As the price of oil recovers from its slump of 2014–16, the UK’s offshore oil and gas industry is also showing signs of renewed confidence, according to trade body Oil and Gas UK.
In its outlook report for last year, the organisation reported that the plummeting cost of oil had spurred the sector to halve its average unit operating costs over a two-year period. As a result, the ongoing upturn has found the UK sector leaner and more competitive, with the report suggesting that recruitment was also set to recover.

The industry shed 120,000 jobs in the UK between 2014 and 2016, but the report stated that “the largest reductions may be behind us”. In January, BP announced the discovery of two new offshore oil fields in the Central North Sea and west of Shetland. February saw Shell approve plans to develop its first new manned oil platform in the Northern North Sea for almost 30 years, focussing on production, storage and offloading.

Meanwhile, Centrica and German firm Bayerngas Norge formed Spirit Energy, a joint production and exploration venture that has invested £75m in drilling a new oil well in the Southern North Sea, expected to bring 50bn cubic feet of gas on stream.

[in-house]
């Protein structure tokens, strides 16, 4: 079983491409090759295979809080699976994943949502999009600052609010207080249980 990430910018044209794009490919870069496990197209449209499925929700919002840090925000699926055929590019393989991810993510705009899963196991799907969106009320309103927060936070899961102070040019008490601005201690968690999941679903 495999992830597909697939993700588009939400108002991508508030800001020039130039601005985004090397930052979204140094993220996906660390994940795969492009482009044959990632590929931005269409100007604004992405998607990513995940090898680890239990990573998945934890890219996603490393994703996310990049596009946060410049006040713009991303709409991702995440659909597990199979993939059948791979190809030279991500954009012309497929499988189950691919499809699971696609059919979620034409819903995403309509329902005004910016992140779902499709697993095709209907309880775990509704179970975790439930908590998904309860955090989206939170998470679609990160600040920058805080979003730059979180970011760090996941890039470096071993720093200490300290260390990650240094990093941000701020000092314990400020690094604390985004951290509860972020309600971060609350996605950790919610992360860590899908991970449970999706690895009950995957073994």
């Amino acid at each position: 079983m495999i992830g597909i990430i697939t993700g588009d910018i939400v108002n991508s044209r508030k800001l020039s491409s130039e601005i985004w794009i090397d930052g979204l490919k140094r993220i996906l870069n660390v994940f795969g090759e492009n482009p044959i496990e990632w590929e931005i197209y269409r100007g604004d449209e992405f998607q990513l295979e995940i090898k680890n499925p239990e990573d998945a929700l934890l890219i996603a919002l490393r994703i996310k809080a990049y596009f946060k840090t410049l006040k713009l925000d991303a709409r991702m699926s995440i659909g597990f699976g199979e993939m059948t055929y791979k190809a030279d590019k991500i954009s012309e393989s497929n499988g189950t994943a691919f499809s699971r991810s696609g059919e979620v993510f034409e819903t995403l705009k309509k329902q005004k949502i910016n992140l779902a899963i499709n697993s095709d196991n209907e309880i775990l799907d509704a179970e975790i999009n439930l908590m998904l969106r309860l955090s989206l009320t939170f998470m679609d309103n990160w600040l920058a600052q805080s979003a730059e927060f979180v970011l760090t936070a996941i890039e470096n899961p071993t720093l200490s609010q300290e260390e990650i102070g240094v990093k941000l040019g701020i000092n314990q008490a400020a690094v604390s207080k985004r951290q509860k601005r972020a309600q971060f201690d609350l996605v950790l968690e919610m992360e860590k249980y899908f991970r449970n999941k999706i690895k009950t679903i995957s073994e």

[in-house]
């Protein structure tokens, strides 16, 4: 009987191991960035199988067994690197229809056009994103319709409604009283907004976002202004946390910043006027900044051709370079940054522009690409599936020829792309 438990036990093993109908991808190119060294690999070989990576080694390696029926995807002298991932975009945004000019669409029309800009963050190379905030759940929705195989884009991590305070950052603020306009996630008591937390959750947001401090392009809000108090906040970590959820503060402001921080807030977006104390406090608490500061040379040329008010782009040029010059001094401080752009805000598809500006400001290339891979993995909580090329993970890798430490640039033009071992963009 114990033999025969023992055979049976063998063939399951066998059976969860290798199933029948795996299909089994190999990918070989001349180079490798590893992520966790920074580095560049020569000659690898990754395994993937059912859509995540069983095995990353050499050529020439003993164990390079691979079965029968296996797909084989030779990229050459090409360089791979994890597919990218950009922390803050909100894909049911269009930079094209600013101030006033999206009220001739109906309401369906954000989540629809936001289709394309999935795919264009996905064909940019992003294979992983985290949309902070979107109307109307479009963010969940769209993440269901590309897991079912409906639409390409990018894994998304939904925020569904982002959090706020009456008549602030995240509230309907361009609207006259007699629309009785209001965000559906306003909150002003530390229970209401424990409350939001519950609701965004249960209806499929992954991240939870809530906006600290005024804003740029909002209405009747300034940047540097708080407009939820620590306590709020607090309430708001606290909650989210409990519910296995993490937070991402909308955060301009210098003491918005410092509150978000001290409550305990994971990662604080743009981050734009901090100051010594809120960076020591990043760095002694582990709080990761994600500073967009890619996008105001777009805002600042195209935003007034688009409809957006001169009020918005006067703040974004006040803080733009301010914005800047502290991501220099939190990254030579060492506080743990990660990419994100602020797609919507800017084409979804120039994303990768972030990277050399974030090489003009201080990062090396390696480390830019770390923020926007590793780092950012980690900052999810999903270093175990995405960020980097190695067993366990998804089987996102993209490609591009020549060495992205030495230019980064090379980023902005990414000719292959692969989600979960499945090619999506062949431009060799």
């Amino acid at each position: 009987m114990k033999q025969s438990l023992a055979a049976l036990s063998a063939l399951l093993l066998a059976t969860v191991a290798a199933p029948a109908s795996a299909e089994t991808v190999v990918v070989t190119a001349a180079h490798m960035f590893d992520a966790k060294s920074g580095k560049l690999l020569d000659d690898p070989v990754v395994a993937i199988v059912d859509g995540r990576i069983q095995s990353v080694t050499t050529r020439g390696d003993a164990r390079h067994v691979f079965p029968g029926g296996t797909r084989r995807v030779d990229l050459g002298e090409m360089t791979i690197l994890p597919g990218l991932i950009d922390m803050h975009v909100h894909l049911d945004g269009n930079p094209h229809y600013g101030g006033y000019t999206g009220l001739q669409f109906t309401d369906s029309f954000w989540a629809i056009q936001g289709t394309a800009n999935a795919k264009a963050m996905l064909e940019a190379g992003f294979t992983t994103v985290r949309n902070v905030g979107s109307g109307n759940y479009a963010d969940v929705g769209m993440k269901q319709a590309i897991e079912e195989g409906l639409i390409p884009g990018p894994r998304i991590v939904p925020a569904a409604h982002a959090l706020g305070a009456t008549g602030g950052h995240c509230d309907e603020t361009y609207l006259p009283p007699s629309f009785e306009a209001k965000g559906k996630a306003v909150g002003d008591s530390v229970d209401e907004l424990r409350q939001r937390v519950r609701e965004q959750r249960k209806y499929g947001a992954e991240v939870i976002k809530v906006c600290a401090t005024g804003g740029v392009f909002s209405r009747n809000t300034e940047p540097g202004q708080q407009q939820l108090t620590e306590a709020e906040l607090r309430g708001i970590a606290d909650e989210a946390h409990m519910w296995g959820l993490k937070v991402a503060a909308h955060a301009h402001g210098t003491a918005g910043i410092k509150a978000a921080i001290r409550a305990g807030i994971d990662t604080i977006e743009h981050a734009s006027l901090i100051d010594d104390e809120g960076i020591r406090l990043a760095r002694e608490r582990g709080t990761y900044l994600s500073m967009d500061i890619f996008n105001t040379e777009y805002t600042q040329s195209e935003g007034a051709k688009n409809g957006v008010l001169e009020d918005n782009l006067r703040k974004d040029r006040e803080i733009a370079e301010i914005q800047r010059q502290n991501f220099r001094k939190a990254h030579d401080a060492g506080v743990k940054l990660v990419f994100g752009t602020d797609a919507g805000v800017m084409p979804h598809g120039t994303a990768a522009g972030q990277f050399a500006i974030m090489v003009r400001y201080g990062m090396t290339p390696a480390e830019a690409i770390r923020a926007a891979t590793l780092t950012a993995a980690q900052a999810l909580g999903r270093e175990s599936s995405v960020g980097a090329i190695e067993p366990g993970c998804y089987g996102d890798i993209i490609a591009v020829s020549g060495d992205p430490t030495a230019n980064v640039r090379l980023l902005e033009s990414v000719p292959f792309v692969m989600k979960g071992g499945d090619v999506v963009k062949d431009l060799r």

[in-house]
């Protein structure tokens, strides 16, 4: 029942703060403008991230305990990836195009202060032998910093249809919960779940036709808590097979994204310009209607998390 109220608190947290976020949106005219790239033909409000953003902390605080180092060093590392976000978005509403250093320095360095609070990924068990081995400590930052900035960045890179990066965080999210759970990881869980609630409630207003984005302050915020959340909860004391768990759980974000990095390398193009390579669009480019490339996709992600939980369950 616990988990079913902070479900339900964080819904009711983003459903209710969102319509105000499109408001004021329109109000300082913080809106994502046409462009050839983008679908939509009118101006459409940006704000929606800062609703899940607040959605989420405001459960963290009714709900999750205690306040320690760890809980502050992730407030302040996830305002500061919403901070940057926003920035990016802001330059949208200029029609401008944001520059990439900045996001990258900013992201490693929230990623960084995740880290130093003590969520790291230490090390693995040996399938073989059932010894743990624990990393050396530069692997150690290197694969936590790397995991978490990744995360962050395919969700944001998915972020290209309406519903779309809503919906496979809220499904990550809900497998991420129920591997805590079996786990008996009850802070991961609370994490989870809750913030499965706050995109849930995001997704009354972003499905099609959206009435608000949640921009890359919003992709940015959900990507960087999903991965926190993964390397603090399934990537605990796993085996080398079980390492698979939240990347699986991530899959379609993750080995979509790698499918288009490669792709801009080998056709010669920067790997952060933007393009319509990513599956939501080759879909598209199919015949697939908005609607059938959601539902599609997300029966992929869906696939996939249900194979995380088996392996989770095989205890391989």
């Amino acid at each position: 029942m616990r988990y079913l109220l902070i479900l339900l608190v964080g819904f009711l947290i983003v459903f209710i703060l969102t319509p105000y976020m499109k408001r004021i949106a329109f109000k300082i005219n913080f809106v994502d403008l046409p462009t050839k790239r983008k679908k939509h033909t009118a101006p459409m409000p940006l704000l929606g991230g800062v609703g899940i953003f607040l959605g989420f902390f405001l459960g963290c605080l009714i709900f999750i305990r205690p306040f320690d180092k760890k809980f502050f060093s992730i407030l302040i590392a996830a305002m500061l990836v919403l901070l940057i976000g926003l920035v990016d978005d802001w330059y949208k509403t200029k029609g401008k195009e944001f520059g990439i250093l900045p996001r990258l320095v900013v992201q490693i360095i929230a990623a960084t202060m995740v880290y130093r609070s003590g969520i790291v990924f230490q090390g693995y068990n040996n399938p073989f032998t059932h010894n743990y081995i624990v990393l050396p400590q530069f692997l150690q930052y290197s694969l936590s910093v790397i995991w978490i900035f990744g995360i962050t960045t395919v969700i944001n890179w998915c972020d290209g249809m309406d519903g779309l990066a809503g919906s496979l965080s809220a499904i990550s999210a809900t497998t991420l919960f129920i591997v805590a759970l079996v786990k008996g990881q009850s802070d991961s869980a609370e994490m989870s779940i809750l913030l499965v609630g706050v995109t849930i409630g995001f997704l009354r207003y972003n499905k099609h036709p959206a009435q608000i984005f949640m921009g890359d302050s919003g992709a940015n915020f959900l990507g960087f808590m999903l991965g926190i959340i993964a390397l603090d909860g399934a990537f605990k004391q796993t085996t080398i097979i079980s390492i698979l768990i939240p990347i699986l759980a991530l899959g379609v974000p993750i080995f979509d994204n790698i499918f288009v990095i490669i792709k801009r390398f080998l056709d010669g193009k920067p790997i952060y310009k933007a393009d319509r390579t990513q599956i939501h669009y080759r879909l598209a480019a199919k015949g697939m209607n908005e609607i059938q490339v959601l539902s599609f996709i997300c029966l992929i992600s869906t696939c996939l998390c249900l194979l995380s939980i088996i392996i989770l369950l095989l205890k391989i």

Dean Marks, Spirit Energy’s HR Director, said that today’s oil and gas sector was looking for employees with a wide range of skills, including engineers, geophysicists and geologists, plus business and technical support, including the supply chain.

IT and telecommunications skills are becoming more vital, and there is a need for cybersecurity specialists to protect these networks against disruption.

Spirit Energy is developing its own graduate programme and is also planning to recruit more apprentices in electrical, mechanical and control and instrumentation. The new company employed four apprentices in 2017.

“Spirit is very keen on starting at the school leaver and apprentice level to encourage women and men to consider coming into the oil and gas industry,” Marks said.